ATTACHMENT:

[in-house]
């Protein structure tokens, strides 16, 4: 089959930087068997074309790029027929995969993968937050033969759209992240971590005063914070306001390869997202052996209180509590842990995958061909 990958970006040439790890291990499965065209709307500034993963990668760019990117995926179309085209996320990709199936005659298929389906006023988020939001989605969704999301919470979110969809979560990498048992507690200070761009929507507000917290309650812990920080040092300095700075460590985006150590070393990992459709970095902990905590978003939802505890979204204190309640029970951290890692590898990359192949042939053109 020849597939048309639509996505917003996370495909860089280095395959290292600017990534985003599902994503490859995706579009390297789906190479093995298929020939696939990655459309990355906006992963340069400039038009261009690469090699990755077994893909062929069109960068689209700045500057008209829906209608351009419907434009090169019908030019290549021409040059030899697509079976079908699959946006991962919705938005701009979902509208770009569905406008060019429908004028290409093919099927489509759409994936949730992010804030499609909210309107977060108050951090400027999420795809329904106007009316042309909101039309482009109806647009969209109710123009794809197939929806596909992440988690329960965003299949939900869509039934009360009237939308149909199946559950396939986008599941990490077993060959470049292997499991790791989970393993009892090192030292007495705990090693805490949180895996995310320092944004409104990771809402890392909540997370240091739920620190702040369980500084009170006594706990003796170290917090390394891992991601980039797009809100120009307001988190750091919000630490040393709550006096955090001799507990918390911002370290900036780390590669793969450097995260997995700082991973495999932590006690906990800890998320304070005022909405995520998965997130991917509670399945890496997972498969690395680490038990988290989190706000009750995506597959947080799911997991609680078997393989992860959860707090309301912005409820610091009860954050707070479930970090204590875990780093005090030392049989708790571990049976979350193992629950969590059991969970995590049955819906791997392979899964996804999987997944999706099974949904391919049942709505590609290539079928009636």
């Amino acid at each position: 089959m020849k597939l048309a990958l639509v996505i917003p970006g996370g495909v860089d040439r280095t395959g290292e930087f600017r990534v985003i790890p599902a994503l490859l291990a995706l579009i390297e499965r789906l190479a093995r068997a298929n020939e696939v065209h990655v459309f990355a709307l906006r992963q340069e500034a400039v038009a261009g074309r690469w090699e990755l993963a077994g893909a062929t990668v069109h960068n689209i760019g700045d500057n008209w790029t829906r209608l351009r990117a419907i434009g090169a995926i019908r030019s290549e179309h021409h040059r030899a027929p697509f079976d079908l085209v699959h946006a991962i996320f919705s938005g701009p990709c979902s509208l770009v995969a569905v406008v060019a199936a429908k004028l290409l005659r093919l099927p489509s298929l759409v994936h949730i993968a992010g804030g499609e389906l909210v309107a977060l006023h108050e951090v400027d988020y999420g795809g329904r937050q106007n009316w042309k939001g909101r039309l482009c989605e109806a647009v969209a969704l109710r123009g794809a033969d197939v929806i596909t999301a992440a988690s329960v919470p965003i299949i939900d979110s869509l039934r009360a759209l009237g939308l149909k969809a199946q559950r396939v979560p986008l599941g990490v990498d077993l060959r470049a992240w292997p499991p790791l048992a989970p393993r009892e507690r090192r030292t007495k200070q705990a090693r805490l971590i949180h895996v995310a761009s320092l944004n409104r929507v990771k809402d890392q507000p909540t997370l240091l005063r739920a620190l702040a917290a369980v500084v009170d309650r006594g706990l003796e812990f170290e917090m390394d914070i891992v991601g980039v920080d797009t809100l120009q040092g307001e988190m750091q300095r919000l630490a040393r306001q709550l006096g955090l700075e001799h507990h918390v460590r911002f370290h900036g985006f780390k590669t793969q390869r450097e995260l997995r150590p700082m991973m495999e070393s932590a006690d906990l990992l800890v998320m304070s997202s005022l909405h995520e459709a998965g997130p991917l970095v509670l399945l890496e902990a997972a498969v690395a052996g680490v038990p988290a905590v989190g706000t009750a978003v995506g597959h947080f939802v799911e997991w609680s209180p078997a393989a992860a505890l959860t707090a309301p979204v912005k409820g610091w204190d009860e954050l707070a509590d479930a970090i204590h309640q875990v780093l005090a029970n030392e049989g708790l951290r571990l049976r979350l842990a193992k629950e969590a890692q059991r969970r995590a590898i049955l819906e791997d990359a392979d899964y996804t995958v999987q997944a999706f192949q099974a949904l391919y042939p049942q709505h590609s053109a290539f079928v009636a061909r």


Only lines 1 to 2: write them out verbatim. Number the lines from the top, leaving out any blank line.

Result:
[in-house]
């Protein structure tokens, strides 16, 4: 089959930087068997074309790029027929995969993968937050033969759209992240971590005063914070306001390869997202052996209180509590842990995958061909 990958970006040439790890291990499965065209709307500034993963990668760019990117995926179309085209996320990709199936005659298929389906006023988020939001989605969704999301919470979110969809979560990498048992507690200070761009929507507000917290309650812990920080040092300095700075460590985006150590070393990992459709970095902990905590978003939802505890979204204190309640029970951290890692590898990359192949042939053109 020849597939048309639509996505917003996370495909860089280095395959290292600017990534985003599902994503490859995706579009390297789906190479093995298929020939696939990655459309990355906006992963340069400039038009261009690469090699990755077994893909062929069109960068689209700045500057008209829906209608351009419907434009090169019908030019290549021409040059030899697509079976079908699959946006991962919705938005701009979902509208770009569905406008060019429908004028290409093919099927489509759409994936949730992010804030499609909210309107977060108050951090400027999420795809329904106007009316042309909101039309482009109806647009969209109710123009794809197939929806596909992440988690329960965003299949939900869509039934009360009237939308149909199946559950396939986008599941990490077993060959470049292997499991790791989970393993009892090192030292007495705990090693805490949180895996995310320092944004409104990771809402890392909540997370240091739920620190702040369980500084009170006594706990003796170290917090390394891992991601980039797009809100120009307001988190750091919000630490040393709550006096955090001799507990918390911002370290900036780390590669793969450097995260997995700082991973495999932590006690906990800890998320304070005022909405995520998965997130991917509670399945890496997972498969690395680490038990988290989190706000009750995506597959947080799911997991609680078997393989992860959860707090309301912005409820610091009860954050707070479930970090204590875990780093005090030392049989708790571990049976979350193992629950969590059991969970995590049955819906791997392979899964996804999987997944999706099974949904391919049942709505590609290539079928009636």